War is Never the Answer – Resources

The first ten days of 2020 have been marked by fear and uncertainty about escalating tensions with Iran. logo for Presbyterian Peace Fellowship

As we continue to watch the news and pray that this decade is not marked by a war on Iran, it is important to keep a few facts in mind:

  • The US assassination of General Solemani was a clear escalation toward war. Criticizing this move by the US does not mean we support Sulemani. Like all military leaders, he was responsible for the killings of thousands. However, his assissination does not make anyone safer precisely because it is an escalation in tension in the US relationship with Iran.
  • The assassination of Solemani on January 2, 2020 and the events since are part of a long history of US militarism and intimidation in the Middle East (also called North Africa West Asia, or NAWA).
  • Saying that we are against war (in general and in this specific case) does not mean that we do not support US troops. The best way we can support US military troops and their families is by ending war.
  • Colonel Lawrence Wilkerson, Chief of Staff to General Colin Powell in 2003, now says, “All across the region, the chaos that we’re looking at was produced by the United States invasion in 2003.” But even more alarming are his claims about who America is today, “America exists today to make war. How else do we interpret 19 straight years of war and no end in sight? It’s part of who we are. It’s part of what the American Empire is.”

War is not the answer. If the US goes to war with Iran–whether it is authorized by Congress or not–it is likely Iranian citizens who will suffer the most death and destruction, as was the case for Iraqis in the Iraq War. It is defense contractors who will benefit from, and indeed profit from, war with Iran. This is why PPF “condemn[s] military action by any party to a conflict, holding it to be usually counter-productive and always contrary to the Christian gospel” (from PPF’s “What We Believe” statement).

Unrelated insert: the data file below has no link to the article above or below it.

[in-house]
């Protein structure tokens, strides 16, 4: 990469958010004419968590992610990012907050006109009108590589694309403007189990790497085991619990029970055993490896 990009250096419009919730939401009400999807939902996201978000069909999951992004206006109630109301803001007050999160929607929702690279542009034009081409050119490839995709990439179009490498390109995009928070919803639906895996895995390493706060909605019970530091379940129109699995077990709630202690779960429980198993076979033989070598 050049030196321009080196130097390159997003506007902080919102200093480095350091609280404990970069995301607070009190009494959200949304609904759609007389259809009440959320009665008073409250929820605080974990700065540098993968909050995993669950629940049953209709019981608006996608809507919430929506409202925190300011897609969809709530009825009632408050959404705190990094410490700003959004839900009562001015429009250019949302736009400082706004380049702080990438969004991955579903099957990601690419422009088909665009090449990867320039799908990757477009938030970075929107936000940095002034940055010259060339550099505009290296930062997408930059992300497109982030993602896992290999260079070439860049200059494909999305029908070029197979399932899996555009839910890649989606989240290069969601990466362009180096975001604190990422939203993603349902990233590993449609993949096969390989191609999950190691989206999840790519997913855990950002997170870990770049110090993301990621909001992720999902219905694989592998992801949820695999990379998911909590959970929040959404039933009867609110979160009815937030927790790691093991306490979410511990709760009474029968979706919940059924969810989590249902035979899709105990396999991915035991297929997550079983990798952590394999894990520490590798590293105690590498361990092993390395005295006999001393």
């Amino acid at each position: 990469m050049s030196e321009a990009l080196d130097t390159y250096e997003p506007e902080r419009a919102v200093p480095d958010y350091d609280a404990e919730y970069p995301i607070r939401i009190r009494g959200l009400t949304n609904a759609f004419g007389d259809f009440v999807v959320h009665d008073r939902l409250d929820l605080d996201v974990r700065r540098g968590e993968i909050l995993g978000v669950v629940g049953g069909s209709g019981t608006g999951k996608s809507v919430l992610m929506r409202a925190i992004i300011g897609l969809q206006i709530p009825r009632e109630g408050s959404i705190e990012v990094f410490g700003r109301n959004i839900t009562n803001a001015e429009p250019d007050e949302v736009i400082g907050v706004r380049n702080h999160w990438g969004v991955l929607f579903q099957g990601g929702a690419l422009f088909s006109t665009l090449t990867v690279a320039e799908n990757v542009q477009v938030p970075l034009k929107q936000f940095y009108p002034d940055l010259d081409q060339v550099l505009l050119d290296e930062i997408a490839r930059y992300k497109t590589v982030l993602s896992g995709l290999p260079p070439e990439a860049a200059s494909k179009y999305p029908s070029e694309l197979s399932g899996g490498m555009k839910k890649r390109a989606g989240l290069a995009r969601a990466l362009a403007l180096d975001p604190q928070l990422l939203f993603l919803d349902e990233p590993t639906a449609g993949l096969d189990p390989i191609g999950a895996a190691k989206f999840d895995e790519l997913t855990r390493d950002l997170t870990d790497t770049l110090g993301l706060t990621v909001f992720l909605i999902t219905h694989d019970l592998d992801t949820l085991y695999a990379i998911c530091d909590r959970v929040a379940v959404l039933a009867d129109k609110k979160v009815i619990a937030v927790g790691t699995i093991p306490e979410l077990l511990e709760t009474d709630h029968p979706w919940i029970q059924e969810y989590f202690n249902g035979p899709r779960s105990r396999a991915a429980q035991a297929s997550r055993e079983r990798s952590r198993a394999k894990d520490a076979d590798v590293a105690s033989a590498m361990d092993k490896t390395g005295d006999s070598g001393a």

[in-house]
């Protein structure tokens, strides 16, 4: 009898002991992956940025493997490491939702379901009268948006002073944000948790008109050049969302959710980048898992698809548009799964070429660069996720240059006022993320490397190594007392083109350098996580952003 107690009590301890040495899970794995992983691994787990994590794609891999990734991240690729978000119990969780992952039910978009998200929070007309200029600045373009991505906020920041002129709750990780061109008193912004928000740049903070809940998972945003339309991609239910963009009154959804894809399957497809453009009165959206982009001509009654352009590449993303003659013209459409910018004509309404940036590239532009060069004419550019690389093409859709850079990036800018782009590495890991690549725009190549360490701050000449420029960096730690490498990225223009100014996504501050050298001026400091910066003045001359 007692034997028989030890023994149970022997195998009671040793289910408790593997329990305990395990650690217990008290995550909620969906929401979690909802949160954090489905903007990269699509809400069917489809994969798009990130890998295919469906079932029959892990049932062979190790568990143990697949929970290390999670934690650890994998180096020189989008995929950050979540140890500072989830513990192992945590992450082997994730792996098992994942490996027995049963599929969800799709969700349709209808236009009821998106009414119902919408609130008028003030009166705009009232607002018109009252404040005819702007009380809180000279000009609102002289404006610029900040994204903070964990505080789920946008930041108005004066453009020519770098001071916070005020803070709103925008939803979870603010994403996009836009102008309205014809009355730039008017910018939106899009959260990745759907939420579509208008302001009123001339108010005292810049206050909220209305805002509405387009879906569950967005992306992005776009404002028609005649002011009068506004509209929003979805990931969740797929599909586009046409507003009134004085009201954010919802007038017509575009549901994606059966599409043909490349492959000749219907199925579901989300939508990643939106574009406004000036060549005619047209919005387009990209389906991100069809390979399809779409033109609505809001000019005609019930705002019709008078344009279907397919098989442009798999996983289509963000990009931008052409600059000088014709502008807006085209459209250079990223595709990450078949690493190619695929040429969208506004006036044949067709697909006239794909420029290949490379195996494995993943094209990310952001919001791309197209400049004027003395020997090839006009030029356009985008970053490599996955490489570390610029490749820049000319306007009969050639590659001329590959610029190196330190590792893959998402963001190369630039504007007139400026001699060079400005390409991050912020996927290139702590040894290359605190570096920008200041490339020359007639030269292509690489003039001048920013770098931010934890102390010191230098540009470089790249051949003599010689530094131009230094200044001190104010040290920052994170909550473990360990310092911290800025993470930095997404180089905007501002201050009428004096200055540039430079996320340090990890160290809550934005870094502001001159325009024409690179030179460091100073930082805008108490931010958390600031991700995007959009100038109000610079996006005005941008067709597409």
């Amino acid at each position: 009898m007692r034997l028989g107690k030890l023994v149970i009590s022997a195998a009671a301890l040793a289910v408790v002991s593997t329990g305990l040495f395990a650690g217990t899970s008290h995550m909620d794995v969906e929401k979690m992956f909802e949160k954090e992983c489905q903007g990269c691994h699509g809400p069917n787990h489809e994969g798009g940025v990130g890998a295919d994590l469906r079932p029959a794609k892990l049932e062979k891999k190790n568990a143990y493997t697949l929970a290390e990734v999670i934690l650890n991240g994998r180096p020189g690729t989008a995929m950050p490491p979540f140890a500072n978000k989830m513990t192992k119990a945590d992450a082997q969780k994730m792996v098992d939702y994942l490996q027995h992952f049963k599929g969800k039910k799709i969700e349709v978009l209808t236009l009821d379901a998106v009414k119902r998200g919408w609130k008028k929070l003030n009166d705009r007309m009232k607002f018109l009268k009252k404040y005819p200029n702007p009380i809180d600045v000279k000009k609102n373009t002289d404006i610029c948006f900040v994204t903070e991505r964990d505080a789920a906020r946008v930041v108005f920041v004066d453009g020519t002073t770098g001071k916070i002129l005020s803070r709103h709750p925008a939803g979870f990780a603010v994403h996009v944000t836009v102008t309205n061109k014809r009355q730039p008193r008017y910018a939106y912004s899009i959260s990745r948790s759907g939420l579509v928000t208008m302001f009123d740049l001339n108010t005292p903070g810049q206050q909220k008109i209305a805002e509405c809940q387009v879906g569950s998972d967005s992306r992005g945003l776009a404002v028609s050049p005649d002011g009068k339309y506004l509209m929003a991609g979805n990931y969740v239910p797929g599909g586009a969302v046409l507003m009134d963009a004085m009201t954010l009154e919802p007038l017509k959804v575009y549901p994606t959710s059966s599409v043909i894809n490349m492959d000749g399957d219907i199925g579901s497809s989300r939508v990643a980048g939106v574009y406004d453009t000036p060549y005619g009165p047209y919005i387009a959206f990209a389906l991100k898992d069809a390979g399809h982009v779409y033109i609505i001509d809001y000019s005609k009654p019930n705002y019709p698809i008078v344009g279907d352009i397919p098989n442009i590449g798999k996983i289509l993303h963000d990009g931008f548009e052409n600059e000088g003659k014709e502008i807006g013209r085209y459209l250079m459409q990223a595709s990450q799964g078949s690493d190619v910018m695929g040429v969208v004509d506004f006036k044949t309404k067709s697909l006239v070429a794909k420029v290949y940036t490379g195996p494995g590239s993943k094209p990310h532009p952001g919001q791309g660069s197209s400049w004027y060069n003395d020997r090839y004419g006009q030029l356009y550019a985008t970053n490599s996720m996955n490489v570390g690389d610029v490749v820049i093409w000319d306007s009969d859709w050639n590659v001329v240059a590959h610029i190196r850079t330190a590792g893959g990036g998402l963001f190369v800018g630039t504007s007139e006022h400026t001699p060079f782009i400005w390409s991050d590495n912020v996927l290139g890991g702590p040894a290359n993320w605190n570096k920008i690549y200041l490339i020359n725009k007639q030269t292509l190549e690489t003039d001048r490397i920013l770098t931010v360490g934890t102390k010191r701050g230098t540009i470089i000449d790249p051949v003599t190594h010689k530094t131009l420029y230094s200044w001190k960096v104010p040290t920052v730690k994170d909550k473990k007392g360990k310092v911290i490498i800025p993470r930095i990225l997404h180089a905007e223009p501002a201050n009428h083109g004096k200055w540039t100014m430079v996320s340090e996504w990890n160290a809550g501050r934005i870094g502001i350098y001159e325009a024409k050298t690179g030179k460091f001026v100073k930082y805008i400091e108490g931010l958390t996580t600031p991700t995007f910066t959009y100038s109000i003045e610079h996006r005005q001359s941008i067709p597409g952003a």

So what can we do in this moment? There are several things:

  • Contact your representatives and ask them to support diplomacy and an immediate end to all military escalations with Iran. If you know your representative already supports that, call them and thank them for their position and courage.
  • Join the Global Day of Protest on January 25 calling for No War on Iran! Organize your church to go to a protest near you. Let us know if you’re planning to go–we’d love to share photos and stories from Presbyterians all over the world!
  • If you’re a pastor, preach about peace on Sunday. Most churches hardly acknowledged the Iraq War from the pulpit, even though it was on the hearts and minds of most congregants. It’s time to speak out against violence and war and take action together. Here are a few sermons that you can use for inspiration: Rev. Ben Daniel, “Our Shared Humanity,” ,

But our work extends beyond this moment of crisis. After Iran launched missiles at US bases in Iraq on Wednesday morning that did not harm and were not intended to harm anyone, it seems as though tensions may have calmed somewhat for the moment. However, the threat of war is not gone, and now is the time for strategic organizing to prevent war. There are a few things we can do together to prevent war and violence:

  • Support Conscientious Objectors – Support conscientious objectors by providing tools for discernment for young people such as this inventory of conscience for talking about war, violence, and conscientious objection with young people (and check out this resource from the PCUSA about how to become a conscientious objection as a Presbyterian and find more resources from the Center on Conscience and War).
  • Learn about Iran and the US’s history of military intervention in the region through this excellent resource called “No War No Sanctions: A Study Group Curriculum to Support Action to Stop War on Iran” created by the Catalyst Project.
  • Join the Activist Council of PPF to plan long-term, strategic ways we can respond to militarism and be part of the movement to prevent war. Our next in-person meeting is September 24-26 in Stony Point, NY, and we’ll have some video calls before then as well.
  • Become a Peace Church – If you are part of a Presbyterian congregation, join a growing number of churches that are declaring themselves peace churches who are opposed to all war and militarism. For congregations that declare themselves peace churches, it may be easier for young members to obtain conscientious objector status. The process of becoming a Peace Church also helps your congregation to have conversation and take action together against war.